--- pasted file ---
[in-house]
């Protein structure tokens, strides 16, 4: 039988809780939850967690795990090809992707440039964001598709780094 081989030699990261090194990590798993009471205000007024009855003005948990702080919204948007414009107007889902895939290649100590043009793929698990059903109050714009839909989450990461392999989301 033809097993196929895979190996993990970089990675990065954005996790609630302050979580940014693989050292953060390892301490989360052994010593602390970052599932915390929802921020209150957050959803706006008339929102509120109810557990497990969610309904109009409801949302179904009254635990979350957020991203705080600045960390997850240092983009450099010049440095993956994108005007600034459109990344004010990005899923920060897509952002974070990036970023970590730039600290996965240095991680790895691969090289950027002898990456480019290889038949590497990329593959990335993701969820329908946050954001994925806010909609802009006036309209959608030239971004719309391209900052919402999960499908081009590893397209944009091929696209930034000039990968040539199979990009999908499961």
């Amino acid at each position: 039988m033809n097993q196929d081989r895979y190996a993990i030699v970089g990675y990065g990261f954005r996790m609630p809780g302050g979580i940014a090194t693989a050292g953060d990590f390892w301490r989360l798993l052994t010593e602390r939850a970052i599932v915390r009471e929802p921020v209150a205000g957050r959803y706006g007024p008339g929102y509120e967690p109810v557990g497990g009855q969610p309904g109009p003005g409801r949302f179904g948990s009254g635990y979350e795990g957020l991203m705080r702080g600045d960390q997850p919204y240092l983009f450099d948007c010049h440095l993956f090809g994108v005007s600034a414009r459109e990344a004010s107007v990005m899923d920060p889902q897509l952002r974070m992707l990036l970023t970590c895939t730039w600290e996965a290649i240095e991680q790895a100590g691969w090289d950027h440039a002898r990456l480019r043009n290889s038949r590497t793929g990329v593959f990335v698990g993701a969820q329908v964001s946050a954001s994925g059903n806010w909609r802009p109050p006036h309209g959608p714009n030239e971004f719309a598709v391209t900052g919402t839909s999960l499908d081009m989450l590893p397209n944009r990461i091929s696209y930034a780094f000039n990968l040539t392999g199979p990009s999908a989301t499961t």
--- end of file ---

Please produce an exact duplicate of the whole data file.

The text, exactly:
[in-house]
């Protein structure tokens, strides 16, 4: 039988809780939850967690795990090809992707440039964001598709780094 081989030699990261090194990590798993009471205000007024009855003005948990702080919204948007414009107007889902895939290649100590043009793929698990059903109050714009839909989450990461392999989301 033809097993196929895979190996993990970089990675990065954005996790609630302050979580940014693989050292953060390892301490989360052994010593602390970052599932915390929802921020209150957050959803706006008339929102509120109810557990497990969610309904109009409801949302179904009254635990979350957020991203705080600045960390997850240092983009450099010049440095993956994108005007600034459109990344004010990005899923920060897509952002974070990036970023970590730039600290996965240095991680790895691969090289950027002898990456480019290889038949590497990329593959990335993701969820329908946050954001994925806010909609802009006036309209959608030239971004719309391209900052919402999960499908081009590893397209944009091929696209930034000039990968040539199979990009999908499961």
């Amino acid at each position: 039988m033809n097993q196929d081989r895979y190996a993990i030699v970089g990675y990065g990261f954005r996790m609630p809780g302050g979580i940014a090194t693989a050292g953060d990590f390892w301490r989360l798993l052994t010593e602390r939850a970052i599932v915390r009471e929802p921020v209150a205000g957050r959803y706006g007024p008339g929102y509120e967690p109810v557990g497990g009855q969610p309904g109009p003005g409801r949302f179904g948990s009254g635990y979350e795990g957020l991203m705080r702080g600045d960390q997850p919204y240092l983009f450099d948007c010049h440095l993956f090809g994108v005007s600034a414009r459109e990344a004010s107007v990005m899923d920060p889902q897509l952002r974070m992707l990036l970023t970590c895939t730039w600290e996965a290649i240095e991680q790895a100590g691969w090289d950027h440039a002898r990456l480019r043009n290889s038949r590497t793929g990329v593959f990335v698990g993701a969820q329908v964001s946050a954001s994925g059903n806010w909609r802009p109050p006036h309209g959608p714009n030239e971004f719309a598709v391209t900052g919402t839909s999960l499908d081009m989450l590893p397209n944009r990461i091929s696209y930034a780094f000039n990968l040539t392999g199979p990009s999908a989301t499961t």